Fiddling While Rome Burns
ISIS: Carthago Delenda Est
"I used to roll the dice; see the fear in my enemies' eyes... listen as the crowd would sing, 'now the old king is dead, Long Live the King.'.."
April Fool's Day is the one day of the year
that people critically evaluate news articles before accepting them as true.
As a 27 year old white guy No. I could care less if he's taught. Absolutely no relevance to our society today at all.
Anyways, his works are the foundation of pretty much every bit of English composition since, and his works have been adapted and retold (some , to be fair aren't that original to begin with) countless times over. To say it has no relevance is to basically say English literature should not be studied. I'd be curious to hear more specific explanation of why you think so?
Yes, of course.
I think Dana Dusbiber's a dummy, and I was delighted several days ago to read this reader comment by "streiff" at Red State:
One of the bywords of the cultural revolution of the late 1960s when it his college campuses was “relevance.” Students, it was claimed, had the ability to decide what was “relevant” to them and to disregard the rest. What it boiled down to was two generations of history majors who never had to memorize dates and English majors who were never required to learn grammar. Now we see this effect in high school classrooms where teachers are deciding, based on skin color, what material their students should learn and what is too difficult to master.
Once one gets past the utter racism of this point of view and the condescension that says history-began-about-the-time-I-started-high-school — and slack-jawed wonder at the thought a very white-bread, progressive teacher teaching “oral tradition out of Africa” apparently without a text, because oral tradition — we see a nihilism, a Jacobinism, so familiar in the cultural left since Robespierre and his cronies jettisoned the calendar and converted churches into “temples of reason.” We are witnessing a belief that nothing that happened at any point in the past is relevant or useful and that personal testimony is more powerful than millenia of collective human experience.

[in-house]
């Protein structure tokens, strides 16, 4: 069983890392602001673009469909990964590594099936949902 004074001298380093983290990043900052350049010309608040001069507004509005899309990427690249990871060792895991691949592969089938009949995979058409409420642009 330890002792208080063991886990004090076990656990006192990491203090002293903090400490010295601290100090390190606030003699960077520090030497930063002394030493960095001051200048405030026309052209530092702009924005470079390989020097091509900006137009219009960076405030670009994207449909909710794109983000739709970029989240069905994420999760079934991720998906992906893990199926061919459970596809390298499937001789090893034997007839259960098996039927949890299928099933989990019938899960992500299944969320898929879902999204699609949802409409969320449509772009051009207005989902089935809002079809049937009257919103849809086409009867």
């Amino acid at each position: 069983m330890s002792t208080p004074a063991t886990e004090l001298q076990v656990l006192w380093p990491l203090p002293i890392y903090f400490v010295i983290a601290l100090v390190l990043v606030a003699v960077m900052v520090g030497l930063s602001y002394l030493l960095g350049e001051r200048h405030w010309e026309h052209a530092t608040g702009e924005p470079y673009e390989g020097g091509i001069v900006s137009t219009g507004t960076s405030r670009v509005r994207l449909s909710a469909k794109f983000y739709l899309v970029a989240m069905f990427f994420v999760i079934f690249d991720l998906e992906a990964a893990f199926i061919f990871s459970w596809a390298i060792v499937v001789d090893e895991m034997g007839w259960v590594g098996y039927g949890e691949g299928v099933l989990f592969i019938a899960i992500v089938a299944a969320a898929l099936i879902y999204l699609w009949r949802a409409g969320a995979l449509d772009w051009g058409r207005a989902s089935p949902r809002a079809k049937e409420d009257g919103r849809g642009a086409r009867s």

While Ms. Dusbiber is patting herself on the back at her wisdom in deciding that race makes literature relevant, she is also hamstringing every one of her students by sending them into the world with the view that nothing is significant but their own experiences. They will dumber and, in the long run, poorer for having sat in her classroom.
English teacher: why study Shakespeare? He's a dead white guy | RedState
The plays that are attributed to him should be taught, they are wonderful and promote modern values, but it should also be pointed that there is not much evidence to support the claim that these are all plays written by him or that he has even existed.
"The darkest places in hell are reserved for those who maintain their neutrality in times of moral crisis."
We in America have Australian white women coming to America at 16 years old having dropped out of HS to become and emulate black American rappers and you seriously think "Shakespeare" holds any weight at all in our world today?
Iggy Azalea’s post-racial mess: America’s oldest race tale, remixed - Salon.com
I'd agree that at one fell swoop, there has been a sea change in attitudes to Shakespeare. We can no longer expect modern youth to be exceedingly well read. Ultimately, there's no rhyme nor reason why Shakespeare should be taught forever and a day, and it's high time things changed. I say good riddance to Shakespeare.